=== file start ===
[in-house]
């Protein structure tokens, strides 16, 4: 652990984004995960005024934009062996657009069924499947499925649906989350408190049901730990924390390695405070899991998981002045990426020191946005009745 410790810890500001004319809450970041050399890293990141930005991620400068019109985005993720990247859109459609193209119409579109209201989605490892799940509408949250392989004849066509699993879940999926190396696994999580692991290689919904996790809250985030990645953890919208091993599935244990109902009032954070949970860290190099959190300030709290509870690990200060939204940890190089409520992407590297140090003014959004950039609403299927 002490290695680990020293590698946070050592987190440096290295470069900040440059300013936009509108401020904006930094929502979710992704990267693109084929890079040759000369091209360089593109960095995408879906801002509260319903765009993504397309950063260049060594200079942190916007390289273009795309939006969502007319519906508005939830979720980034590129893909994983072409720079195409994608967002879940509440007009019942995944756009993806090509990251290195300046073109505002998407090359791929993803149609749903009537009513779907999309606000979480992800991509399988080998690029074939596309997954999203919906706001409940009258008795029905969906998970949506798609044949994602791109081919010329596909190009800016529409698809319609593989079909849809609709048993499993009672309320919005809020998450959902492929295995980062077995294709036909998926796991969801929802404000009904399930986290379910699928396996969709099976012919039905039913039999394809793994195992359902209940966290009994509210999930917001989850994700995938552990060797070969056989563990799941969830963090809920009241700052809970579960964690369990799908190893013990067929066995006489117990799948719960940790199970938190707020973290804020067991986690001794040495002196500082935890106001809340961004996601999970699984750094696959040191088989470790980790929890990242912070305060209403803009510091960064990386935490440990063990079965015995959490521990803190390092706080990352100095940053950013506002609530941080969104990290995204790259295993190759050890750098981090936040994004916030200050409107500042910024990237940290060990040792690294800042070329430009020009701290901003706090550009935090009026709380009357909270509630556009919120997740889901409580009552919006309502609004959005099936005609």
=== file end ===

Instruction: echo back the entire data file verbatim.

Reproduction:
[in-house]
């Protein structure tokens, strides 16, 4: 652990984004995960005024934009062996657009069924499947499925649906989350408190049901730990924390390695405070899991998981002045990426020191946005009745 410790810890500001004319809450970041050399890293990141930005991620400068019109985005993720990247859109459609193209119409579109209201989605490892799940509408949250392989004849066509699993879940999926190396696994999580692991290689919904996790809250985030990645953890919208091993599935244990109902009032954070949970860290190099959190300030709290509870690990200060939204940890190089409520992407590297140090003014959004950039609403299927 002490290695680990020293590698946070050592987190440096290295470069900040440059300013936009509108401020904006930094929502979710992704990267693109084929890079040759000369091209360089593109960095995408879906801002509260319903765009993504397309950063260049060594200079942190916007390289273009795309939006969502007319519906508005939830979720980034590129893909994983072409720079195409994608967002879940509440007009019942995944756009993806090509990251290195300046073109505002998407090359791929993803149609749903009537009513779907999309606000979480992800991509399988080998690029074939596309997954999203919906706001409940009258008795029905969906998970949506798609044949994602791109081919010329596909190009800016529409698809319609593989079909849809609709048993499993009672309320919005809020998450959902492929295995980062077995294709036909998926796991969801929802404000009904399930986290379910699928396996969709099976012919039905039913039999394809793994195992359902209940966290009994509210999930917001989850994700995938552990060797070969056989563990799941969830963090809920009241700052809970579960964690369990799908190893013990067929066995006489117990799948719960940790199970938190707020973290804020067991986690001794040495002196500082935890106001809340961004996601999970699984750094696959040191088989470790980790929890990242912070305060209403803009510091960064990386935490440990063990079965015995959490521990803190390092706080990352100095940053950013506002609530941080969104990290995204790259295993190759050890750098981090936040994004916030200050409107500042910024990237940290060990040792690294800042070329430009020009701290901003706090550009935090009026709380009357909270509630556009919120997740889901409580009552919006309502609004959005099936005609």